Caspar David Friedrich
* 5th September 1774 in Greifswald; † 7th May 1840 in Dresden, is probably the most important painter from the German Romantic movement. He found inspiration for his symbolic landscape paintings on his walks through Saxon-Bohemian Switzerland and in the Giant Mountains, amongst other places. Many of his pictures deal with topics such as solitude, eternity and mortality; whilst others can be seen as allegories of political events from the period. The oil painting »Rocky landscape« from 1823 depicts the imposing Neurathen Felsentor rock formation and combines the sublime and the mysterious and unfathomable with aspects of threat and destruction in a meaningful way.
TIP: The pictured postcard is a collectable postcard, which can be obtained from all places of accommodation holding the "Wanderfreundlich am Malerweg" certificate on the second stage of the Malerweg.
Malerweg 2nd stage: Artists painted at this point on the Malerweg
Bastei: With its especially impressive landscape, the Bastei area has been providing a whole host of subjects for artists since time immemorial. Caspar David Friedrich also immortalised it in some of his works.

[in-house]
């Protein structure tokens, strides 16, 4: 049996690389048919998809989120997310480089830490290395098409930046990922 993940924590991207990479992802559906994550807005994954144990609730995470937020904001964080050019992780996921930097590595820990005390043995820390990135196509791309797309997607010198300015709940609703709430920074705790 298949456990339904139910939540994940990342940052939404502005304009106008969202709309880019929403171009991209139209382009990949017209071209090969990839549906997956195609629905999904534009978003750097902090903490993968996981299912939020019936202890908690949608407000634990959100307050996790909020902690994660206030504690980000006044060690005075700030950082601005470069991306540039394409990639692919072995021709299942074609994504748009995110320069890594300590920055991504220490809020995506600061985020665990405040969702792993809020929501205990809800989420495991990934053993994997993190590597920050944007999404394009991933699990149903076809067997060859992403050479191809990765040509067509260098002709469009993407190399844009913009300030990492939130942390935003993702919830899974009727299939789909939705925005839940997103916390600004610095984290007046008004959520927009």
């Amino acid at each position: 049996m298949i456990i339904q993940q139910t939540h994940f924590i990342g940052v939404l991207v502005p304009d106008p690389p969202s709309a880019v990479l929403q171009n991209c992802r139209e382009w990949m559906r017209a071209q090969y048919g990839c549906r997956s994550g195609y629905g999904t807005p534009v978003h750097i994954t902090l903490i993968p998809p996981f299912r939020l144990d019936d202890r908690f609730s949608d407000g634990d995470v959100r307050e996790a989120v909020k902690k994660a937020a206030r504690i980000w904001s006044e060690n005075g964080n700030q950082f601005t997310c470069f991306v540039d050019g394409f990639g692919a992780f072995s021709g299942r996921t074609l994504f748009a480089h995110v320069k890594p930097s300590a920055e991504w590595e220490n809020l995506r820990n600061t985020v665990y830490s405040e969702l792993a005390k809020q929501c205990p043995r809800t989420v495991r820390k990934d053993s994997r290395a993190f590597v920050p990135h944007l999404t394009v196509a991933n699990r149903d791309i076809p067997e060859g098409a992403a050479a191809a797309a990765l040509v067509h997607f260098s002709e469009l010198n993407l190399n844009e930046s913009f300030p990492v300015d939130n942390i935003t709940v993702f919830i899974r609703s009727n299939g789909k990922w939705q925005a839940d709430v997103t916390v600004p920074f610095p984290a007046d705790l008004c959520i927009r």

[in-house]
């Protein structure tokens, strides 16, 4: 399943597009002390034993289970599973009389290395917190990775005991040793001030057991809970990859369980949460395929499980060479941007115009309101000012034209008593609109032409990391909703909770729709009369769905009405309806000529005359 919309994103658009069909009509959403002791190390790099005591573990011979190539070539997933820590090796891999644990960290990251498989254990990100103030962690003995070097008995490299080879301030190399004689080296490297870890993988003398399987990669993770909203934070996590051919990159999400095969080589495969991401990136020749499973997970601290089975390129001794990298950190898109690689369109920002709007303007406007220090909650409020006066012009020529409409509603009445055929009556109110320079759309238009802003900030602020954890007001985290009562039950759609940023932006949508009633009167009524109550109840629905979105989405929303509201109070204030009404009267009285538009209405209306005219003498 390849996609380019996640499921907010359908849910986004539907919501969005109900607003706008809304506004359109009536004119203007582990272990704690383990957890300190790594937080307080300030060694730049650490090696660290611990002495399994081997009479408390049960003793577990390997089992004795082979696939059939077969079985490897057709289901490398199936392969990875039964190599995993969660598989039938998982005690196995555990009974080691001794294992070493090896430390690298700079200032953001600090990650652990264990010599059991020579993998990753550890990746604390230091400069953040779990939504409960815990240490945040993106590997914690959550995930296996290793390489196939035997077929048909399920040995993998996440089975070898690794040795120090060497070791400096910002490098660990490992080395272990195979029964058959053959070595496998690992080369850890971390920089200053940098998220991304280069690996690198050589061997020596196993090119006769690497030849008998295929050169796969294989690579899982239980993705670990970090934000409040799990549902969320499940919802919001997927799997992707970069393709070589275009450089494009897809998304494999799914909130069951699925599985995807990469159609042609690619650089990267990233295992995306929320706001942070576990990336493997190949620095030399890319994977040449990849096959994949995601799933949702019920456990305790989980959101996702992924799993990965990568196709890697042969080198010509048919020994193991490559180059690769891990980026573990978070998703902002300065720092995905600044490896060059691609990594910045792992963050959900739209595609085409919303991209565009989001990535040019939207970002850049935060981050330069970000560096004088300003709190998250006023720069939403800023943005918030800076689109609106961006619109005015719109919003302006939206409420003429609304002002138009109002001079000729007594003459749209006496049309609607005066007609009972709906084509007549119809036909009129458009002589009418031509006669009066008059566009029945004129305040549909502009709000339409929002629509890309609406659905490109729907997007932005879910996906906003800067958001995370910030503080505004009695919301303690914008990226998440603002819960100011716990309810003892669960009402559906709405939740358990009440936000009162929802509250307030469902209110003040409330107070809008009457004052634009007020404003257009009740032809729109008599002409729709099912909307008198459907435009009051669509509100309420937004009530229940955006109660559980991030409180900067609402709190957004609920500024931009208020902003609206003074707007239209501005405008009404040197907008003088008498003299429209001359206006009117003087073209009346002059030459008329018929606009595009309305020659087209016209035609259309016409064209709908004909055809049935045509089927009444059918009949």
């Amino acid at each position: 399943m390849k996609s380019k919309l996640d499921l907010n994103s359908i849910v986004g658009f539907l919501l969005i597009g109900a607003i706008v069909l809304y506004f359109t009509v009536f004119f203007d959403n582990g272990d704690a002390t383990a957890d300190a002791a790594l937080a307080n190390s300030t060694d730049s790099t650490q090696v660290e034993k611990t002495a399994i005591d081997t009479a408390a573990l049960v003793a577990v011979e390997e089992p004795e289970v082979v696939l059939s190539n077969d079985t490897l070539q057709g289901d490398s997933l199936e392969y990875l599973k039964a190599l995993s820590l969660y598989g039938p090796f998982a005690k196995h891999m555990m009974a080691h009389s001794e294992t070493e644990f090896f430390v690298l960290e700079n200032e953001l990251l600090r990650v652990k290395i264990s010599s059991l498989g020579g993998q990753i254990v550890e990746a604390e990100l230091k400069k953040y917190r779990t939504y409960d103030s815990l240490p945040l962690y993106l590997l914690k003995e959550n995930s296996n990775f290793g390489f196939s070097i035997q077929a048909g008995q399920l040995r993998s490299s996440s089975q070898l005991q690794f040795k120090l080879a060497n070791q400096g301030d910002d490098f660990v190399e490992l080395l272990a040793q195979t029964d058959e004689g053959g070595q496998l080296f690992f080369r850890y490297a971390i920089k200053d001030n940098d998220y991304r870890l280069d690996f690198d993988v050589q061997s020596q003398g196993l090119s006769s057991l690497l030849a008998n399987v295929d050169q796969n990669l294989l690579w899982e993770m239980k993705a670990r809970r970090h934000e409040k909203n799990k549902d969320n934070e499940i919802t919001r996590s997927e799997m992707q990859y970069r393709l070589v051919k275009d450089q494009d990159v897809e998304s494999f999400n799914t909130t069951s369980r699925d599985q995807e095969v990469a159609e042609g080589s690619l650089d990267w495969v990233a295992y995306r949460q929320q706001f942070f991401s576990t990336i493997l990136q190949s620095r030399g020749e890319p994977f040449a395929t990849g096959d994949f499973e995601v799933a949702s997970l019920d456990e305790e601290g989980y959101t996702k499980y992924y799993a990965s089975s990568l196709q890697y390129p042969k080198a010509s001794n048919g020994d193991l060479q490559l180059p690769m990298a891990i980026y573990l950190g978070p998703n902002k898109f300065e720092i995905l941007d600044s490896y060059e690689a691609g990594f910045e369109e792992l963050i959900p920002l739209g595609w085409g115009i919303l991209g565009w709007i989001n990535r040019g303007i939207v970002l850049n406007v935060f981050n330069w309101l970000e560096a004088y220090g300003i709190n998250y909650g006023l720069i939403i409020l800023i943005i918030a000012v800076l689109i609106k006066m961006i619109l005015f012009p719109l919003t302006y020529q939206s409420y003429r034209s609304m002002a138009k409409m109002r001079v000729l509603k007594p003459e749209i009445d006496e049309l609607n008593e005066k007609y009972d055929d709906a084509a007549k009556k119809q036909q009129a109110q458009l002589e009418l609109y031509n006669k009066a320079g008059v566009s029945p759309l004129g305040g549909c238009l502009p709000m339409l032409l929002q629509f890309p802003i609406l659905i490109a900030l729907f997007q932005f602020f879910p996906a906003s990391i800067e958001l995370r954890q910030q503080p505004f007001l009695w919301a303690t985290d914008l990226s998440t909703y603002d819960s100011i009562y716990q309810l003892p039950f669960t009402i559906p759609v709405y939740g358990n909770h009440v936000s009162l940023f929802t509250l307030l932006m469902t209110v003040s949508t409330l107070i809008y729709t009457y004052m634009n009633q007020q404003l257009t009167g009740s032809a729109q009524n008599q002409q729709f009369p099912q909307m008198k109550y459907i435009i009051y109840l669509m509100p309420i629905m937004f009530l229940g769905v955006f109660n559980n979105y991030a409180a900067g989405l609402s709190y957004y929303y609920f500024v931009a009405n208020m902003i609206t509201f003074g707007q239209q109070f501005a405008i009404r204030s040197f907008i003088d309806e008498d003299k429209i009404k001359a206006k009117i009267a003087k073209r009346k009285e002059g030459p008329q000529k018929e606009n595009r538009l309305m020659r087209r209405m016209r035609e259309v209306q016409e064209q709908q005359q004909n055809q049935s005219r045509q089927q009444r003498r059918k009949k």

Kurort Rathen: 200 years ago, an adventurous and challenging ascent up 487 steps led past the Rathen Open-Air Stage, through the Vogeltelle to the Bastei Rock. There is a whole host of impressive depictions of this area.
Amselgrund: Even back in the 19th century, Amsel Waterfall was a tourist magnet with a special draw. Today, the artificially created waterfall can still be seen in action for a small donation.
Wehlgrund: The Wehlgrund, a tributary valley of the Amsel bedrock, is dominated by the imposing rock formations of the »Kleine Gans«. There are several drawings of this, including by Johann Christian Clausen Dahl.